Ronnie O'Sullivan does it again: is he now the greatest ever?

May 7, 2013

The Rocket wins snooker world title for fifth time, making Beeb blush and observers swoon

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THERE'S never a dull moment with Ronnie O'Sullivan. The man they call 'The Rocket' soared to new heights of brilliance on Monday night, winning his fifth world snooker crown before making the Beeb blush with a cheeky description of himself.

In the immediate aftermath of his tense 18-12 victory over Barry Hawkins, O'Sullivan admitted to the BBC's Hazel Irvine in a live interview that the hardest part of winning the 17-day World Championship was keeping his temperament in check. "Seventeen days is a long time," grinned the 27-year-old. "Everyone knows with me, I am up and down like a whore's drawers!"

Risque from the Rocket, but O'Sullivan had to say what he likes on the BBC after illuminating the final with another display of genius. In defeating Hawkins, O'Sullivan claimed his fifth world title, placing him third on the all-time list of snooker greats, one behind Steve Davies and two shy of Stephen Hendry's record-breaking seven.

O'Sullivan later dismissed suggestions that he deserved to be bracketed alongside Hendry (who won the last of his seven titles aged 30), saying: "Stephen Hendry is still by far the greatest player. Not just because of his game but also because of his bottle, his attitude."

But while O'Sullivan was playing down his achievements, the nation's press are unanimous this morning in hailing the Essex man as one of snooker's very best. The Daily Telegraph goes so far as to suggest O'Sullivan is "perhaps the greatest of them all", not just because of his ability on the baize but because of his showman's style. "Brilliant, mercurial Ronnie, with the filthy mind and the golden arm," says the paper.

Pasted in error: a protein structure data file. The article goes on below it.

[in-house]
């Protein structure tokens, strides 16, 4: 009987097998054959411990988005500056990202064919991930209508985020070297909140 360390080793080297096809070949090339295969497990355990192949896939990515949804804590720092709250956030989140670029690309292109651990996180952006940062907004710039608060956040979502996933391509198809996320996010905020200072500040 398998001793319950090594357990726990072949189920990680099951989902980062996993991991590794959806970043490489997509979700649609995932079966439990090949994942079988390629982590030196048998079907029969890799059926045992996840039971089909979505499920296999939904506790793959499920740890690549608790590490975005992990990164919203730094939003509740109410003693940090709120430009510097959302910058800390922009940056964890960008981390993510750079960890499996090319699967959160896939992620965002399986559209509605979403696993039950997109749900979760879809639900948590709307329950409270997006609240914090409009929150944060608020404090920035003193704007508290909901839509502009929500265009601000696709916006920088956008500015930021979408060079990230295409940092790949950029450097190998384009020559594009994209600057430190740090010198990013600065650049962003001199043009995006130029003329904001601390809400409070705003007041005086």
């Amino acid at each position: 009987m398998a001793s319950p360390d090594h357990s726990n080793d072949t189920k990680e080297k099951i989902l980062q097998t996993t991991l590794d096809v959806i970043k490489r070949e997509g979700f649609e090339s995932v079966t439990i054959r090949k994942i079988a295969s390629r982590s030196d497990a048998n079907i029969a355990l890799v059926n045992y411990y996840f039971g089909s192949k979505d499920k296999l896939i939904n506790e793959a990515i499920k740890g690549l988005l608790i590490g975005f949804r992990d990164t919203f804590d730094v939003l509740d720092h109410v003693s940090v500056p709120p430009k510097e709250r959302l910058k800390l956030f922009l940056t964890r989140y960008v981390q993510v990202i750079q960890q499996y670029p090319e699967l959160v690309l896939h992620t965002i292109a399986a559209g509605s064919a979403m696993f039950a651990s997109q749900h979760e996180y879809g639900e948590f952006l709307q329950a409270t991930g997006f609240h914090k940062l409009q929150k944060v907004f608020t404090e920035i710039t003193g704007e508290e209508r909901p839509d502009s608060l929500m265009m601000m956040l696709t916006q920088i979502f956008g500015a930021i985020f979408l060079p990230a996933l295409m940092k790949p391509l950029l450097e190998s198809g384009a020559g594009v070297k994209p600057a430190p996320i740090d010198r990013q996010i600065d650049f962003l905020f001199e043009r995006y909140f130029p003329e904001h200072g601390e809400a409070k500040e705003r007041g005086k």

The Guardian labels O'Sullivan a "wide-boy wizard" and makes much of the fact that he won his fifth crown after a self-imposed exile of nearly a year. Having played just one competitive match since winning the 2012 world crown, O'Sullivan also became the first player since Hendry in 1996 to successfully defend the title. The match, says the Guardian, "was a fine advertisement for snooker and featured eight century breaks, a record-breaking six of them fired by the Rocket".

The Daily Mirror can barely contain itself in the wake of O'Sullivan's exploits, describing him as a "snooker magician" and leaving its readers in no doubt who it ranks as the greatest of all time. "Davis and Hendry may have more titles," says the Mirror, "but neither have the bewitching genius, the mesmeric touch of class that makes the Rocket Mr Snooker."

The BBC, like many others, wonders what the future holds now for O'Sullivan. Will he try to break Hendry's tally of world titles or will he retire once and for all, as he hinted last week? "I'm well equipped to win more titles but it's not easy," O'Sullivan told the BBC. "I intend to play in some smaller events and, come December-January, I'll have a better idea what I want to be doing and whether my heart's still in it."

One man who hopes O'Sullivan returns to Sheffield next year is Steve Davis. "It is tough for others to live with if he is in any kind of mental shape," said Davis, now an analyst for BBC Sport. "Ronnie is the most amazing player we have ever seen in the game and I think we are all in awe of what he has produced."

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Without doubt the most talented snooker player ever.

There are few things more beautiful than Ronnie in full flow.